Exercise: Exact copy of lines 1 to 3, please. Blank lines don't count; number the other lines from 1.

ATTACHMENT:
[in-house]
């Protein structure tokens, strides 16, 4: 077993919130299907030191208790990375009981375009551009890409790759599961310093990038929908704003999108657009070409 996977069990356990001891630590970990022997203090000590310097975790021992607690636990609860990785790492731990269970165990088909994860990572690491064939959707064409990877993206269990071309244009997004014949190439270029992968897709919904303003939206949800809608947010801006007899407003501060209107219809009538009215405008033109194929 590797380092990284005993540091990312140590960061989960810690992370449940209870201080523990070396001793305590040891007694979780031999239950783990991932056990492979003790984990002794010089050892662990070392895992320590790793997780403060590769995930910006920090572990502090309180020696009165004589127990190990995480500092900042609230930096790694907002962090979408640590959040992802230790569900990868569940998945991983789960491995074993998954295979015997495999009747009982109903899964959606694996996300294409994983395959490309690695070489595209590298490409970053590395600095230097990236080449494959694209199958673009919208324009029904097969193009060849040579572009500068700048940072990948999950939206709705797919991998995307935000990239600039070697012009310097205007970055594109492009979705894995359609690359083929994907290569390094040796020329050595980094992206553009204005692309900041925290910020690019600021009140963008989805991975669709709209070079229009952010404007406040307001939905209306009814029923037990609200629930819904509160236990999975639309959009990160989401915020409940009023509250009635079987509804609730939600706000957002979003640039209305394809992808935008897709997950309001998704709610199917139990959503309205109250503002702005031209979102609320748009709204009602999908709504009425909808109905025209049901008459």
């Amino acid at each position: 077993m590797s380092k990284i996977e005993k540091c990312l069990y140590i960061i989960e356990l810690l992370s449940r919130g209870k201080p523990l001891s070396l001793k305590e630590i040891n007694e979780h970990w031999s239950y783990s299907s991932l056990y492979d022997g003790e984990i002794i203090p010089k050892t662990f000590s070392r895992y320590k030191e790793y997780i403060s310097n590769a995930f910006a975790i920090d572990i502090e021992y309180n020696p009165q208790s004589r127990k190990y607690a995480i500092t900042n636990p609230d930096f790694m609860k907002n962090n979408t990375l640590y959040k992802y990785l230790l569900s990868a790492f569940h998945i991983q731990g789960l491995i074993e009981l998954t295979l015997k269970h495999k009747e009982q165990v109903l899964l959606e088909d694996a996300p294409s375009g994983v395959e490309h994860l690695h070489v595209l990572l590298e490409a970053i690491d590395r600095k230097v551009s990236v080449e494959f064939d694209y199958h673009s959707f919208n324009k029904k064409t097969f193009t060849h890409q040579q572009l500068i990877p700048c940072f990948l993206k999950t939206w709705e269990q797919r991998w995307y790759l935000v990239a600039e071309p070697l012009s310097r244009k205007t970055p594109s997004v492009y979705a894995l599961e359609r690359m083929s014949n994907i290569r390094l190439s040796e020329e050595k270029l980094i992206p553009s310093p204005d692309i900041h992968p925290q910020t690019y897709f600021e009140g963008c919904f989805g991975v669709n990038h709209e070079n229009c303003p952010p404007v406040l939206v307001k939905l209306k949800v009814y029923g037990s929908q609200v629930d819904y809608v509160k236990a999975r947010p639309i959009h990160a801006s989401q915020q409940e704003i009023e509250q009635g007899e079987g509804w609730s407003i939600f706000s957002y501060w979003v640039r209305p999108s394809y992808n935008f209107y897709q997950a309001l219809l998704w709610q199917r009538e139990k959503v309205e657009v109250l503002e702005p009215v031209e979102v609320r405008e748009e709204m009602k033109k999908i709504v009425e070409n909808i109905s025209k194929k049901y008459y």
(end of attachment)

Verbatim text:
[in-house]
């Protein structure tokens, strides 16, 4: 077993919130299907030191208790990375009981375009551009890409790759599961310093990038929908704003999108657009070409 996977069990356990001891630590970990022997203090000590310097975790021992607690636990609860990785790492731990269970165990088909994860990572690491064939959707064409990877993206269990071309244009997004014949190439270029992968897709919904303003939206949800809608947010801006007899407003501060209107219809009538009215405008033109194929 590797380092990284005993540091990312140590960061989960810690992370449940209870201080523990070396001793305590040891007694979780031999239950783990991932056990492979003790984990002794010089050892662990070392895992320590790793997780403060590769995930910006920090572990502090309180020696009165004589127990190990995480500092900042609230930096790694907002962090979408640590959040992802230790569900990868569940998945991983789960491995074993998954295979015997495999009747009982109903899964959606694996996300294409994983395959490309690695070489595209590298490409970053590395600095230097990236080449494959694209199958673009919208324009029904097969193009060849040579572009500068700048940072990948999950939206709705797919991998995307935000990239600039070697012009310097205007970055594109492009979705894995359609690359083929994907290569390094040796020329050595980094992206553009204005692309900041925290910020690019600021009140963008989805991975669709709209070079229009952010404007406040307001939905209306009814029923037990609200629930819904509160236990999975639309959009990160989401915020409940009023509250009635079987509804609730939600706000957002979003640039209305394809992808935008897709997950309001998704709610199917139990959503309205109250503002702005031209979102609320748009709204009602999908709504009425909808109905025209049901008459």
């Amino acid at each position: 077993m590797s380092k990284i996977e005993k540091c990312l069990y140590i960061i989960e356990l810690l992370s449940r919130g209870k201080p523990l001891s070396l001793k305590e630590i040891n007694e979780h970990w031999s239950y783990s299907s991932l056990y492979d022997g003790e984990i002794i203090p010089k050892t662990f000590s070392r895992y320590k030191e790793y997780i403060s310097n590769a995930f910006a975790i920090d572990i502090e021992y309180n020696p009165q208790s004589r127990k190990y607690a995480i500092t900042n636990p609230d930096f790694m609860k907002n962090n979408t990375l640590y959040k992802y990785l230790l569900s990868a790492f569940h998945i991983q731990g789960l491995i074993e009981l998954t295979l015997k269970h495999k009747e009982q165990v109903l899964l959606e088909d694996a996300p294409s375009g994983v395959e490309h994860l690695h070489v595209l990572l590298e490409a970053i690491d590395r600095k230097v551009s990236v080449e494959f064939d694209y199958h673009s959707f919208n324009k029904k064409t097969f193009t060849h890409q040579q572009l500068i990877p700048c940072f990948l993206k999950t939206w709705e269990q797919r991998w995307y790759l935000v990239a600039e071309p070697l012009s310097r244009k205007t970055p594109s997004v492009y979705a894995l599961e359609r690359m083929s014949n994907i290569r390094l190439s040796e020329e050595k270029l980094i992206p553009s310093p204005d692309i900041h992968p925290q910020t690019y897709f600021e009140g963008c919904f989805g991975v669709n990038h709209e070079n229009c303003p952010p404007v406040l939206v307001k939905l209306k949800v009814y029923g037990s929908q609200v629930d819904y809608v509160k236990a999975r947010p639309i959009h990160a801006s989401q915020q409940e704003i009023e509250q009635g007899e079987g509804w609730s407003i939600f706000s957002y501060w979003v640039r209305p999108s394809y992808n935008f209107y897709q997950a309001l219809l998704w709610q199917r009538e139990k959503v309205e657009v109250l503002e702005p009215v031209e979102v609320r405008e748009e709204m009602k033109k999908i709504v009425e070409n909808i109905s025209k194929k049901y008459y």